This is really a pictorial intro to a project which I am itching to head up and shoot in its completion for you all! The Whare in the Bush was initially a project dreamed up and then bravely implemented by 4 kiwi female architects. Take some time to look through the photographs that show the progression of their building from the start (minus the blood, sweat and tears I would say!) to its current form. I just LOVE this kind of pioneering spirit and particulary one that results in a building!
Below you can also learn about their involvement with Architecture + Women and the exhibition that is running currently down at Silo Park (which I am off to check out today!) There is a packed schedule of events for Auckland Architecture Week which might interest many of you!
Hats off to these impressive women and I look forward to retelling their story in full!Photos below supplied by the team.
“The Whare in the Bush is a collaborative project by 4 women architectural graduates, Elisapeta, Beca, Ruby and Raukura, who are designing and building a 10m2 cabin/whare/hut with their own blood, sweat and tears and with the help of volunteers. All materials for the Whare in the Bush are salvaged or donated to the project which is part of the Architecture + Women Exhibition in September 2013.
The project originated from Ruby’s ‘some-time-in-my-life’ pipe dream to build her own cabin. This was sprung into action by Elisapeta who convinced the others to help make the dream into a physical space. The name for the project has been borrowed from Hans Peter Knutzen’s “Whare in the Bush”.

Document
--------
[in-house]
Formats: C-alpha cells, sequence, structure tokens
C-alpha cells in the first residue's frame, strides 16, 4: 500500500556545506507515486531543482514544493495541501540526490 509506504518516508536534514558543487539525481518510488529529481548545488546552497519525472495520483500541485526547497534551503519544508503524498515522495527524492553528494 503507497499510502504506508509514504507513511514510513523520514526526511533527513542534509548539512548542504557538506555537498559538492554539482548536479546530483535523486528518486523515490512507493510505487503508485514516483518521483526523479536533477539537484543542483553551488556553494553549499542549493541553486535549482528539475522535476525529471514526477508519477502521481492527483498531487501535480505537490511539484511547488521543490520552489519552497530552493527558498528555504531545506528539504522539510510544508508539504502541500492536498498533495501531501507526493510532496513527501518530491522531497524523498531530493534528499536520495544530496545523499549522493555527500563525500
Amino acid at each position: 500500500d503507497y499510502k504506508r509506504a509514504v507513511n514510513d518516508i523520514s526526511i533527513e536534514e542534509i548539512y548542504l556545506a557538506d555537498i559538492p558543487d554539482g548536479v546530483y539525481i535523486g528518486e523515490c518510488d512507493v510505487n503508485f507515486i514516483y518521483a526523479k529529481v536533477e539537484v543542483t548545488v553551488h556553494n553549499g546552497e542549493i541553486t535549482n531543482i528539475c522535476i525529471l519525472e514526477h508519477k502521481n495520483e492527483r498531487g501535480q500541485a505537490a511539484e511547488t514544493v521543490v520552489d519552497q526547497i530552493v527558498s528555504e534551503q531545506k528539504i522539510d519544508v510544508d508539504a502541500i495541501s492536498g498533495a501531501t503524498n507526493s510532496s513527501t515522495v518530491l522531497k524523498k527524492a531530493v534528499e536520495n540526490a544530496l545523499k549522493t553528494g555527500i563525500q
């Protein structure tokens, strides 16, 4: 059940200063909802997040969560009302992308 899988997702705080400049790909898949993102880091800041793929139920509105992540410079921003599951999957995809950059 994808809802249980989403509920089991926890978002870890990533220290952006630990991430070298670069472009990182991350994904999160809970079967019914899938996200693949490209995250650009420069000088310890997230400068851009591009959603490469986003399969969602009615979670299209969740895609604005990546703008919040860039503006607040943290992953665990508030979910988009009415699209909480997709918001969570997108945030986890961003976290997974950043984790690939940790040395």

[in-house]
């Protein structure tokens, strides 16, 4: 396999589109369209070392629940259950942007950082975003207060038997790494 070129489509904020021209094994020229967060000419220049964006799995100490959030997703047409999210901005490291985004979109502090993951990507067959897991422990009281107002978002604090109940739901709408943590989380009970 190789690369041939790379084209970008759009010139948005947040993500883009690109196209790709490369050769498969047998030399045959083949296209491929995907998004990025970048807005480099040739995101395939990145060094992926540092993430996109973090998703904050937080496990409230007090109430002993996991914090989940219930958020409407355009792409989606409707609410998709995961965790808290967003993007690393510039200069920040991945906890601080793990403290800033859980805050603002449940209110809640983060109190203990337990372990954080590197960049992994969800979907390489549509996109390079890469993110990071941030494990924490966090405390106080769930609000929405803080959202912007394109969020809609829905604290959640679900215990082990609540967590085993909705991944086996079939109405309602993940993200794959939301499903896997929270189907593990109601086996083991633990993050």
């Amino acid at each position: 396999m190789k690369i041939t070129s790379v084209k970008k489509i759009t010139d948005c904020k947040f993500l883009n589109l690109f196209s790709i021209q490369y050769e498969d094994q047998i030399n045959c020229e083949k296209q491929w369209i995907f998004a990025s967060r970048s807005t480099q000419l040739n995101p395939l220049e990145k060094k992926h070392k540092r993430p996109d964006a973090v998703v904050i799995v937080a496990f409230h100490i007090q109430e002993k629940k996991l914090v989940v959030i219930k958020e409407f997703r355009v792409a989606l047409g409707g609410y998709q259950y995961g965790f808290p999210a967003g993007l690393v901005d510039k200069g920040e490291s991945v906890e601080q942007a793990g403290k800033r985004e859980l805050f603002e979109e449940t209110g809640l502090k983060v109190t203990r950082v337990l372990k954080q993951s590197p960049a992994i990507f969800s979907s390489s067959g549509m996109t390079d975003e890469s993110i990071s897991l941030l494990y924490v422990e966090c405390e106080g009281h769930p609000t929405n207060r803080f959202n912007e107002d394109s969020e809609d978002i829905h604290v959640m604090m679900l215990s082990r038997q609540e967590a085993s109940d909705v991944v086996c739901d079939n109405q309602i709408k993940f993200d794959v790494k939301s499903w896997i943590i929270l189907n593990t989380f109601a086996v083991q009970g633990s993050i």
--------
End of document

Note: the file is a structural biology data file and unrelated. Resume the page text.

The Whare in the Bush pushes the notion of ‘the home maker’ through an impromptu design process and the reality of limited practical experience with hammers and power tools. Between them, 20 years of architectural studies but no building experience.
The Whare in the Bush encourages the time and/or expertise of volunteers for their project based in Matakana, Warkworth. Any help, from swinging a hammer and carting wood to making muffins and dressing blisters, has been gratefully received.
The project will be a work in progress over the coming months, culminating in a final fling working bee and a party, which will all be added to the short film being made of the cabins development.”Images below supplied with thanks by Greg Campbell Photography